Web Animation 
  • In the second episode of gen:LOCK, Robert Sinclair, one the six gen:LOCK recruits, is revealed to be a Union spy. Dr. Weller, guessing correctly that the spy isn't actually Sinclair and therefore isn't gen:LOCK compatible, allows the spy to use the gen:LOCK technology, resulting in his horrible death. The real Sinclair is presumed to have been killed by his impersonator, but his whereabouts are discovered in the post-credits scene of the first season finale.

    Webcomics 
  • Early on in Dominic Deegan, Jacob infiltrates a group of Chosen members by killing their mentor Vilrath and disguising himself as him. Vilrath is never spoken of or seen again aside from a brief cameo in a vision a few arcs later.
  • The Order of the Stick: Malack is revealed to be a vampire, which in this universe is a spirit that takes over a body and represses the previous owner's consciousness until they cease to exist. The real Malack died centuries before the story begins (and according to the vampire, wasn't named Malack).

    Web Original 
  • I'm a Marvel... And I'm a DC: In the Meanwhile series, The Question makes his debut to help the heroes restore the timeline. After they succeed in fixing it, The Question reveals he lied about who he is. He isn't actually Vic Sage, but Walter Kovacs, the version of Rorschach from the past who changed the timeline in the first place. He took on The Question's identity to help Deadpool and the others fix the mess he caused by changing the timeline, because he knew they wouldn't trust him as Rorschach.
  • Oxventure: In the episode "Out of Order", Corazón infiltrates Egbert's former paladin headquarters by disguising himself as Egbert's old friend, a squeaky-voiced young paladin named Chauncey. Even though the heroes never meet Chauncey in person, Corazón's impression of him has the paladins fooled.

    Western Animation 
  • Ben 10: The majority of the many alien species whose DNA is stored within the Omnitrix are only seen through Ben, a young human being, morphing into them. As a result, it's unknown how most of these aliens typically behave, since Ben usually retains his own personality in alien form, save for special circumstances. Justified in the case of Cannonbolt, since it's mentioned in his debut episode that his species' home planet was destroyed.
  • Love, Death & Robots: "Beyond the Aquila Rift": With the reveal that everything's a simulation, the only things we know about the real Greta are what she looked like and what Thom and fake Greta said about her.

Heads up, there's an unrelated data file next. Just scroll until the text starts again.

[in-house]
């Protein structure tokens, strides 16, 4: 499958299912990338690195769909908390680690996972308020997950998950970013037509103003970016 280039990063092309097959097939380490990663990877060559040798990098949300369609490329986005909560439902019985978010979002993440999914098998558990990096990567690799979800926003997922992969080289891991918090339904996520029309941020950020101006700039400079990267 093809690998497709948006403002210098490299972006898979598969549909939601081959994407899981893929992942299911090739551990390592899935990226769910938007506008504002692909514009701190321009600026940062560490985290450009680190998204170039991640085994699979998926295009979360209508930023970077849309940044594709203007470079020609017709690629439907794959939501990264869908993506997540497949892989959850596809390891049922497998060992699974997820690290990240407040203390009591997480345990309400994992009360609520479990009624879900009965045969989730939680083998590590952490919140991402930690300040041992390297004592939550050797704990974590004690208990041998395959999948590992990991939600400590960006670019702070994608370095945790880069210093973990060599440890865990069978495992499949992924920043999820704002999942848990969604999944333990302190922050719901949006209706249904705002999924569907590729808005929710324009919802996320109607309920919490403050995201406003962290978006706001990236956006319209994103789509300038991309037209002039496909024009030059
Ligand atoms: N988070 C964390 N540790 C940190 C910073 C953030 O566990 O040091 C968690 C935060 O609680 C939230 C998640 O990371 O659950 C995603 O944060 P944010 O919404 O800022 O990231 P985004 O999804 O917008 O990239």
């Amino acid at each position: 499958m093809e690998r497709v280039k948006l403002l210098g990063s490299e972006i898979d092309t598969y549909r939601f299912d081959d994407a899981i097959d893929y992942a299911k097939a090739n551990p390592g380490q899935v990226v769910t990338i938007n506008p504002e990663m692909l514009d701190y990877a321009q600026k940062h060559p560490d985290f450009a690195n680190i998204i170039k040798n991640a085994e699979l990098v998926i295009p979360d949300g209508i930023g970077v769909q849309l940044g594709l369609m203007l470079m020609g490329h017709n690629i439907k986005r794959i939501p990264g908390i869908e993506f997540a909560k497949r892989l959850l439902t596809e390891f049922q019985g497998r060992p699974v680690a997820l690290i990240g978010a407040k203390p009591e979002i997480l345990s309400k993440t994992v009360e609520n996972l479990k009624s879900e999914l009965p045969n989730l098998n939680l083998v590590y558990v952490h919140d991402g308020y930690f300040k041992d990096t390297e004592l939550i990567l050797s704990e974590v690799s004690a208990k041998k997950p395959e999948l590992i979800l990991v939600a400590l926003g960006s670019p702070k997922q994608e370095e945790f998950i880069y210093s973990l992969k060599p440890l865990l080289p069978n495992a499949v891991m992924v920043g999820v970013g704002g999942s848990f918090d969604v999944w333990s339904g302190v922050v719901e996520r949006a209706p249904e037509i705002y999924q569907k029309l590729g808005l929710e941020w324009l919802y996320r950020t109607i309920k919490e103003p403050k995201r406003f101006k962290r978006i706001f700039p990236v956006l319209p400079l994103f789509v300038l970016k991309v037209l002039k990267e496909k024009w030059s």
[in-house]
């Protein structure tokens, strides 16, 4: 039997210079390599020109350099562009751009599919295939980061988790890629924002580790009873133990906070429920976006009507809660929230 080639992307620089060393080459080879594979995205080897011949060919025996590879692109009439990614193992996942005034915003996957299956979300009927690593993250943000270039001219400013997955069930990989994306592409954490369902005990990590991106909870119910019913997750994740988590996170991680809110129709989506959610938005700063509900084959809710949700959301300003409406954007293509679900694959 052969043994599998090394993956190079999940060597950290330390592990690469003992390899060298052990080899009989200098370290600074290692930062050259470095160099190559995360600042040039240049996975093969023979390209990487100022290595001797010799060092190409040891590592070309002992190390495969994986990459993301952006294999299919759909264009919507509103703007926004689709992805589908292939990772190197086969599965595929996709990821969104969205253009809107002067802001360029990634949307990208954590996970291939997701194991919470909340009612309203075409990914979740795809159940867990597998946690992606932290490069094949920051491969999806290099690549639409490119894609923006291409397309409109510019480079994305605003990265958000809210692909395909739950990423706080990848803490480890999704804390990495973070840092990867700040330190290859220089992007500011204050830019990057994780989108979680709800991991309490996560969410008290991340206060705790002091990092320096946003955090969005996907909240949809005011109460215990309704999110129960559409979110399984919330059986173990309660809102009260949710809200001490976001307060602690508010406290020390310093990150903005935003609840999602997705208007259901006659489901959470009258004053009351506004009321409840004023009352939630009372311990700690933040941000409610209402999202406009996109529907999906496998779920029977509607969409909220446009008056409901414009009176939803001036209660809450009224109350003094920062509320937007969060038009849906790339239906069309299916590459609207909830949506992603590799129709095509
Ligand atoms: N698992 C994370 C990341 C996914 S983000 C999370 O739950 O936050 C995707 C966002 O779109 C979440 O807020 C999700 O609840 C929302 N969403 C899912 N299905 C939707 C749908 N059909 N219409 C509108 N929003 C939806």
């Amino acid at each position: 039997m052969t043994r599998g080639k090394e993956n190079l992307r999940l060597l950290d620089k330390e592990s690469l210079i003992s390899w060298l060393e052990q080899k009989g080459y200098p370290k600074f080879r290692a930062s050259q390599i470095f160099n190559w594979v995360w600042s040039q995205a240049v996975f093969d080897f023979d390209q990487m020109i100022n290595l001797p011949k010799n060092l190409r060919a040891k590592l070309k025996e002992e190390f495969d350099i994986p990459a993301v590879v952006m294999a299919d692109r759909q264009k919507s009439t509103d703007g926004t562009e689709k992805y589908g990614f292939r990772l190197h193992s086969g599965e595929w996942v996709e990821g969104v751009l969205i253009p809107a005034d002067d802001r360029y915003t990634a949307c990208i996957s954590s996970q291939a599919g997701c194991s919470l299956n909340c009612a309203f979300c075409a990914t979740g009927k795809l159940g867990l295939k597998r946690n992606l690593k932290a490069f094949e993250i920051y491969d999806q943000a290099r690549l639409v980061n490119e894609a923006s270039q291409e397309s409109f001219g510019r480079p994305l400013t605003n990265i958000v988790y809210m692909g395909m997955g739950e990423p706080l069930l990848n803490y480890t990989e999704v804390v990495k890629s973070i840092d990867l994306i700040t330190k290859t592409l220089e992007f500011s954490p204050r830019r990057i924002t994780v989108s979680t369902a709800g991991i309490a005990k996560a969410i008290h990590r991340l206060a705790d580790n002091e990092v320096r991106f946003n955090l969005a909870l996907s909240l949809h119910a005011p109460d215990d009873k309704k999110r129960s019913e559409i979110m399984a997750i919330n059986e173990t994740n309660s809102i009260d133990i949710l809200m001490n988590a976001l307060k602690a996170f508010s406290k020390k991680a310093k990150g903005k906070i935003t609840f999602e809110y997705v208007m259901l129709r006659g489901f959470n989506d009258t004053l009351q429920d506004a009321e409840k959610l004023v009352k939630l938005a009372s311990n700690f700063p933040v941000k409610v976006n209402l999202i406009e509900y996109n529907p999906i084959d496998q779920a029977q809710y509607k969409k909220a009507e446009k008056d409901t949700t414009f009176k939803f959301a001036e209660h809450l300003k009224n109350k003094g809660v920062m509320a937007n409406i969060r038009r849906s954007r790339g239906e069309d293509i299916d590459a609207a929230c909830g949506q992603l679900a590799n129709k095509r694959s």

• My Little Pony: Friendship Is Magic:
    • In "Viva Las Pegasus", Fluttershy, Applejack and the Flim-Flam Brothers try to trick the resort owner Gladmane into revealing his shady dealings through a ruse involving Fluttershy impersonating a businesswoman named Impossibly Rich. The Riches are an established family in the show, and Gladmane and the resort-goers all react to her as if she were someone real and well-known, but the real Impossibly Rich is never seen.
    • The series' Grand Finale villain Grogarnote  ultimately turns out to have been Discord in disguise all along; the real one did exist some millennia ago, and his signature weapon is dangerous as ever, but whether he ever recovered from his defeat is not known.
  • She-Ra and the Princesses of Power:
    • Possibly the case with Double Trouble's "Flutterina" disguise. It's somewhat ambiguous if the first time we meet Flutterina she is already Double Trouble's latest disguise or herself, but shortly thereafter it's clearly Double Trouble from then on. It's also unclear if Flutterina was a real person and if that was even her real name.
    • Season 5 has Peekablue, who we know is a peacock-themed prince with the power of far sight. Despite being said to be something of a recluse (though Adora had mentioned him and his girlfriend Sweet Bee when talking about the Princess Prom) Mermista heard a rumor he had been frequenting a shady bar scene recently so the princesses would need to go "undercover" to try and meet with him. Needless to say, the character we see using Peekablue's name and bragging about his abilities as part of a flashy show isn't the real one, but Double Trouble again, milking Peekablue's "brand" for all it's worth.